Chickenfoot (Redline) 2009
1 Avenida Revolucion (5:56 )
2 Soap on a Rope (5:32)
3 Sexy Little Thing (4:14)
4 Oh Yeah (4:54)
5 Runnin' Out (3:52)
6 Get It Up (4:41)
7 Down the Drain (6:17)
8 My Kinda Girl (4:34)
9 Learning to Fall (5:13)
10 Turnin' Left (5:48)
11 Future in the Past (6:38)
Chickenfoot is a 'supergroup' featuring Van Halen's Sammy Hagar and Michael Anthony, guitar legend Joe Satriani, and drummer Chad Smith from the Red Hot Chili Peppers. Before even listening to a note of the debut album from Chickenfoot, I have to say that "Chickenfoot" is one of the worst band names ever, no matter how tongue-in-cheek it's suppose to be.
Chickenfoot is a straight-forward, blue-collar, vanilla-as-can-be, rock and roll band. At times the music sounds a lot like Hagar-era Van Halen due to the Hagar/Anthony vocal harmonizing. (see "Learning to Fall") Musically as well, it’s not too far off course from the Van Halen formula, though without the keyboards and pop tendencies. Satriani, while obviously not trying trying to be an Eddie Van Halen clone, does a superb job delivering guitar-driven riffs and quick fingered solos. Unfortunately, however, the whole thing is rather laborious. In small doses, songs like "Get It Up", "Avenida Revolucion" and "Runnin’ Out" are very enjoyable. "Down the Drain" has a big Van Halen vibe with it's guitar heavy groove and Sammy talking to Satriani on the intro. "Future in the Past" clocks in at over six minutes and features some tasty licks from Satriani. "Oh Yeah" is the big hit single from the album. It's a like-able song, not unlike most of Sammy Hagar's solo material. It's not bad and there are some very good songs. There's just far too much professionalism in this project for it to be a total train wreck. It's just unfortunate that as a whole it's really is hard to listen to all the way through in one sitting.
The packaging is unique. The CD is packaged in an all black cardboard case that is printed with heat sensitive ink. When the packaging gets warm enough it reveals a sepia tone cover (pictured above left).
Chickenfoot - III (Entertainment One Music) 2011
1. Last Temptation (4:02)
2. Alright, Alright (4:39)
3. Different Devil (4:25)
4. Up Next (4:33)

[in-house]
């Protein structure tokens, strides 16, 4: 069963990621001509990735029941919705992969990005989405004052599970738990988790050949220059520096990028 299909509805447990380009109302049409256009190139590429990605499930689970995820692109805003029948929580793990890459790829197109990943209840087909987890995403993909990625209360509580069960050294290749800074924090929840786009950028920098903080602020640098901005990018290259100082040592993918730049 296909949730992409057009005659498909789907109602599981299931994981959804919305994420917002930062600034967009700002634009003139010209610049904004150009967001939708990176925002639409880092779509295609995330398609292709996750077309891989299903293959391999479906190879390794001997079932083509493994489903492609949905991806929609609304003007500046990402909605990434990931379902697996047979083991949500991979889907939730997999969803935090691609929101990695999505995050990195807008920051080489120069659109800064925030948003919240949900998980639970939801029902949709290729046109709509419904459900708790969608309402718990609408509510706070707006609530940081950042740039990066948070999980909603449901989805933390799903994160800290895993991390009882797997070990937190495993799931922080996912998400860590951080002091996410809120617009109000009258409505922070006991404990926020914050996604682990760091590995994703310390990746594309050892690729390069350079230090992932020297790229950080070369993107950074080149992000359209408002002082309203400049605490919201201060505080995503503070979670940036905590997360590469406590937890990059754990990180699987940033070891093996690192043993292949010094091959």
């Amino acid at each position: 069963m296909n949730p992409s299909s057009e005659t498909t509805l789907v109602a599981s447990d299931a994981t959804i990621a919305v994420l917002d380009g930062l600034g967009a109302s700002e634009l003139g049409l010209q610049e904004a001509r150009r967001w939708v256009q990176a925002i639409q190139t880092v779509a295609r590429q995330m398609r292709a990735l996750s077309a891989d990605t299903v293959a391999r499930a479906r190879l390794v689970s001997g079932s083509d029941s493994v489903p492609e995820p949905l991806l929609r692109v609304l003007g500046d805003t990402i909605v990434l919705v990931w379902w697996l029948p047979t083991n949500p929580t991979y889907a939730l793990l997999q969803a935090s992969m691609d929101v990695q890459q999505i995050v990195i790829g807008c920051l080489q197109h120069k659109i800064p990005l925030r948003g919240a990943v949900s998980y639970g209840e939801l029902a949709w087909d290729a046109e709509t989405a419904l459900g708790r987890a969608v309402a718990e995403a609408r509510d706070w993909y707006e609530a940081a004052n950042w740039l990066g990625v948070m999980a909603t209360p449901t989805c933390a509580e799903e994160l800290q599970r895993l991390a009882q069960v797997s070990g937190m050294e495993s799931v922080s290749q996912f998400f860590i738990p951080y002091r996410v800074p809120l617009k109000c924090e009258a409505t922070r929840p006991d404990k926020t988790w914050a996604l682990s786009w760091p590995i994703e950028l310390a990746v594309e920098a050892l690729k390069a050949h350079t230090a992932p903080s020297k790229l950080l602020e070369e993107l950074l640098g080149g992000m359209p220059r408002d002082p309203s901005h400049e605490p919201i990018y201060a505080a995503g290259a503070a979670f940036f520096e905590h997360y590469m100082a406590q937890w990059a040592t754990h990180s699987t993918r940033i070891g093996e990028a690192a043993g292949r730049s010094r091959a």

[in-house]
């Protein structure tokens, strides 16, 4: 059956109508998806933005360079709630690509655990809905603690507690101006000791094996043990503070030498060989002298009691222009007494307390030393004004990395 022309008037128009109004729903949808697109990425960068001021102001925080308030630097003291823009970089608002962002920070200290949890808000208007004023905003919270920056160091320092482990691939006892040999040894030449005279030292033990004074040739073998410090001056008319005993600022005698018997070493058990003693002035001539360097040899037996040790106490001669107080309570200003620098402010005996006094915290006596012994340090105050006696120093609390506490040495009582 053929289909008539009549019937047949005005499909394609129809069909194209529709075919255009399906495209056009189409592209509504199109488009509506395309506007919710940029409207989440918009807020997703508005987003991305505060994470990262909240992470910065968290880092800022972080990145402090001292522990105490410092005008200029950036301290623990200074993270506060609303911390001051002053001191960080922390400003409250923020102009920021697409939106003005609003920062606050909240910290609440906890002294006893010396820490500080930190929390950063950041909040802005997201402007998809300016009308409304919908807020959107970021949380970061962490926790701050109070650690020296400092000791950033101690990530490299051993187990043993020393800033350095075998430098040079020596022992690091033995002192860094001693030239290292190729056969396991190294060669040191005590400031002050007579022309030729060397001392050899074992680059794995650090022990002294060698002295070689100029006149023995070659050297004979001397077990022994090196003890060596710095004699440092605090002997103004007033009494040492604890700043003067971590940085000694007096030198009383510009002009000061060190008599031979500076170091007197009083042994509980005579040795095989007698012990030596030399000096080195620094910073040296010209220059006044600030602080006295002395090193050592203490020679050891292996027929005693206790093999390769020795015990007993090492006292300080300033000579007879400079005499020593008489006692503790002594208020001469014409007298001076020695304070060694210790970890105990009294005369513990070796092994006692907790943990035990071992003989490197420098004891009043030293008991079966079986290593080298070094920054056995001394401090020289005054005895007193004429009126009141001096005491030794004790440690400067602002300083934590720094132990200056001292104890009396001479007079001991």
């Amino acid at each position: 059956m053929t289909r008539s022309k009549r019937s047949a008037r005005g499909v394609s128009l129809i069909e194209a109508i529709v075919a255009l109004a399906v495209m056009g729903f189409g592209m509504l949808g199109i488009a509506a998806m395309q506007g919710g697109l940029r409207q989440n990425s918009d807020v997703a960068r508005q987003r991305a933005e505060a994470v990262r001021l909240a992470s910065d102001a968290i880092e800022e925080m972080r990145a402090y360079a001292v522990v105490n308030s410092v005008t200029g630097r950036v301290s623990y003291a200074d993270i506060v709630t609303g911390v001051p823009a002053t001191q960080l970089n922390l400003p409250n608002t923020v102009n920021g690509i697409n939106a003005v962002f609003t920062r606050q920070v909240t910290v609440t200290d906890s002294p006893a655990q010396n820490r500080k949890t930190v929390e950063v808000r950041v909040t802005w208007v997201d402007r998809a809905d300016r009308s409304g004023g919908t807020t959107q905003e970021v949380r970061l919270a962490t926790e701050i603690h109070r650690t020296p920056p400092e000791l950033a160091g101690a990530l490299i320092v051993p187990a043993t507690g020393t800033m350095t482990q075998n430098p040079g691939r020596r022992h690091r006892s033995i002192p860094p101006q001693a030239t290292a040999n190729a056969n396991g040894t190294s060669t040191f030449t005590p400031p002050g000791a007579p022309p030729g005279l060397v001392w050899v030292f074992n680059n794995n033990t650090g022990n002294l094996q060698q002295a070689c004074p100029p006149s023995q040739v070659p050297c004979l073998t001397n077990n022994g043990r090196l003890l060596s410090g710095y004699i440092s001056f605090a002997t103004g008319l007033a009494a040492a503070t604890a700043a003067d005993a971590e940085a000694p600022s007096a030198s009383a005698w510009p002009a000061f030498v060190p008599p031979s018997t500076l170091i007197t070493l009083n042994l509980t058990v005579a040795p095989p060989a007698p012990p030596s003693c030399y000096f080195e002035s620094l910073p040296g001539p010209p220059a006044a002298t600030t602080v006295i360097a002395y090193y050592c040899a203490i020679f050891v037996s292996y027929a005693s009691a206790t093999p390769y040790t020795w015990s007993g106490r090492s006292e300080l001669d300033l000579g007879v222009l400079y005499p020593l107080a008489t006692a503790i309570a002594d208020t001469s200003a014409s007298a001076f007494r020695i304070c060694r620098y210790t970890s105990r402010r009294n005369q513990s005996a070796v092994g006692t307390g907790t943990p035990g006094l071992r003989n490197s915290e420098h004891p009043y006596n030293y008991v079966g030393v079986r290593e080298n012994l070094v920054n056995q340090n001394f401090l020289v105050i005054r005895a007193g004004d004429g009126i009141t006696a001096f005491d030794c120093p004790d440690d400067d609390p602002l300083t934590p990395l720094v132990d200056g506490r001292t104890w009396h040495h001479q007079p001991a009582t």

5. Lighten Up (5:12)
6. Come Closerv4:08)
7. Three And A Half Letters (4:08)
8. Big Foot (3:50)
9. Dubai Blues (5:03)
10. Something Gone Wrong (5:17)
11. No Change (4:24)
The oddly titled sophomore release from Chickenfoot wasn't the first album on my priority list. I had thought that the debut was good, but not all that memorable and after the buzz of this 'supergroup' wore off, the disc began to collect dust in my collection. As such, I wasn't expecting much from "III". To my surprise, I found "III" to be more immediately like-able and certainly more memorable.
The album starts off with a song titled "Last Temptation" that is a surprisingly modern, sounding like what is being played on rock radio at the moment. The follow-up track "Alright, Alright" has more of a pop flare. "Different Devil" sounds like it could have been written for Hagar's "VOA". "Dubai Blues" is funky, slightly bluesy rocker that borrowing heavy from the classic song "I Ain’t Got You". However, the songs that really tripped my trigger were "Three and a Half Letters" and "Something Gone Wrong".
On "Three and a Half Letters", Hagar brings out the current struggles of our nation and tells the tales of job loss, homelessness and veterans returning home from war with no support or jobs for them. The song is both powerful and emotional at the same time, both lyrically and musically.
"Something Gone Wrong" is the last song listed on the CD, though there is a hidden song called "No Change" at the end. "Something Gone Wrong" is a very 70's sounding song with a delta blues/Southern rock vibe. As they did in Van Halen, Michael Anthony and Hagar harmonize together perfectly. This blues based rock and roll is very fitting for Hagar's gruff voice. Sammy singing on this song is fantastic I much prefer this sound to the more pop based stuff he has done. I sort of hope they do more stuff like this in the future. Of course, Satriani is unleashed to tear up the fretboard on this song as well. The last song is a Van Halen-esque hard rocking political rant.
The packaging on "III" is also interesting as it is one of those 3-D things with the red/blue glasses, not unlike Voivod's "Outer Limits" or Grand Funk's "Shinin' On". Some of the art is 3-D while other parts of the artwork, such as the CD itself, require the viewer to close on eye or the other to read the information. It's a fairly unique idea in a music market that is downplaying physical media such as CDs. This would be even more awesome in vinyl format.